Until this breakaway, sailing within clear sight of each other allowed the teams to monitor the opposition’s sail changes and both boats have been swapping from Code 5 to spinnaker in an attempt to gain an extra knot of boat speed with a total of six headsail changes in six hours. The close proximity also provides scope for entertainment between the Class 40 skippers. “Over the radio we invited the Chileans to lunch,” reports Boris Herrmann from Beluga Racer. “However, we insisted that they contribute their national drink, Pisco, to the party and we promised to rustle up an apple strudel. Sadly, I don’t think the race rules permit luncheon parties and the rendezvous is postponed.”
The singlehanded status of Michel Kleinjans on Roaring Forty allows the Belgian skipper spectator rights as he watches the three Class 40s fight it out to the south. “The Chileans had a flying start,” he observed this morning. “They’re really intent on winning this leg of the race as the route takes them passed their home country on the way to Brazil. They are really, really determined to reach Cape Horn first, although if this doesn’t provide extra motivation for Beluga Racer and Team Mowgli, I don’t know what will!”
Meanwhile, Kleinjans is concentrating on getting back into solo ocean racing after the New Zealand stop over. “After the start, I opted to head east, in fact even slightly north of east, while the others dived south-east,” he explains. “My evaluation of the weather files showed less wind to the south, so I stuck north, but the wind evaporated for me and I dropped back quickly to 50 miles behind the double-handed fleet.”
This lack of wind meant constant sail changes to keep the Open 40 moving, robbing sleep from Kleinjans and preventing the Belgian skipper from achieving any offshore rhythm and rest pattern that is vital to a solo sailor. “It was hours before the next batch of weather files arrived and when I downloaded them, they showed more wind in the south!” Early on Sunday morning, Kleinjans gave up the northern option and turned Roaring Forty south-east: “Since then, I’ve been trying to get south and it now appears the others now have less wind than me.” The latest position report shows that Roaring Forty is now 23 miles behind Team Mowgli and maintaining contact with the doublehanded fleet.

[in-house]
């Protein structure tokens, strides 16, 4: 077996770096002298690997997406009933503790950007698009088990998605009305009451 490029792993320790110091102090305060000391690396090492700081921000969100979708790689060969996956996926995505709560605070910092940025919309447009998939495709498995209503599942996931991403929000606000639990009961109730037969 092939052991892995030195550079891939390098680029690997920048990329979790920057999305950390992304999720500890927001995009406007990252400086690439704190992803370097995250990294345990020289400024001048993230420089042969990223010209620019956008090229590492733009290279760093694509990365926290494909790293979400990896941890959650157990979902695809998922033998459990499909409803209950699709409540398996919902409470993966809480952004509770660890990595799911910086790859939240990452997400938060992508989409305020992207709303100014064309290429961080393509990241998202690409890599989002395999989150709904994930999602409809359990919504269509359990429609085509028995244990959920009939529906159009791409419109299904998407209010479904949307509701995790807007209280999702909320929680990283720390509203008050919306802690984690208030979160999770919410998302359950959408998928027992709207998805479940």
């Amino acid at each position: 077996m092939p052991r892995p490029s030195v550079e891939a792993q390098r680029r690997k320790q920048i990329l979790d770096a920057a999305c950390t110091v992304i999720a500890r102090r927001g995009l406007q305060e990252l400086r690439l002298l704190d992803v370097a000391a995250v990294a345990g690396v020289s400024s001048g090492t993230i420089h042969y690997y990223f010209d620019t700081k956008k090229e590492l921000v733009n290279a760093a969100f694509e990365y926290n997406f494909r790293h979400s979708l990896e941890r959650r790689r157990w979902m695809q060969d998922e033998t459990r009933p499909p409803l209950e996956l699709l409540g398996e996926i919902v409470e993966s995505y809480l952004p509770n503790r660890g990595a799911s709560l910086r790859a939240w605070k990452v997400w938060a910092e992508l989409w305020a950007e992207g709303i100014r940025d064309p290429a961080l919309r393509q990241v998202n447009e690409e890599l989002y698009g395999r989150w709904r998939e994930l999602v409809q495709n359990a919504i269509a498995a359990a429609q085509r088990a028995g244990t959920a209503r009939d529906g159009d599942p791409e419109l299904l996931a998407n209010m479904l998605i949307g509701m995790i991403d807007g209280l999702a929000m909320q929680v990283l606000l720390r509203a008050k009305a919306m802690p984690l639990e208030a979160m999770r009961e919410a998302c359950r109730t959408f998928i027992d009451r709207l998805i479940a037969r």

With the exception of Desafio Cabo de Hornos, the four yachts are experiencing exceptionally light winds and the outlook for the fleet is still uncertain, but light, benign conditions in the near future are probable. “Apart from the boom issue, we have been basking in glorious sunshine and enjoying the wildlife of the south Pacific Ocean,” comments Salvesen, who remains upbeat despite the frustration on board Team Mowgli and averaging 2.8 knots at dawn this morning. “There were more albatross around today than we have ever seen and at one point there must have been nearly twenty of them either flying around us or sitting on the water close by….I didn't know that albatross ever stopped flying! We also saw our first shark only about two or three metres from the boat. Not sure what it was, but I guess it was about five feet long and hunting for sitting albatross!”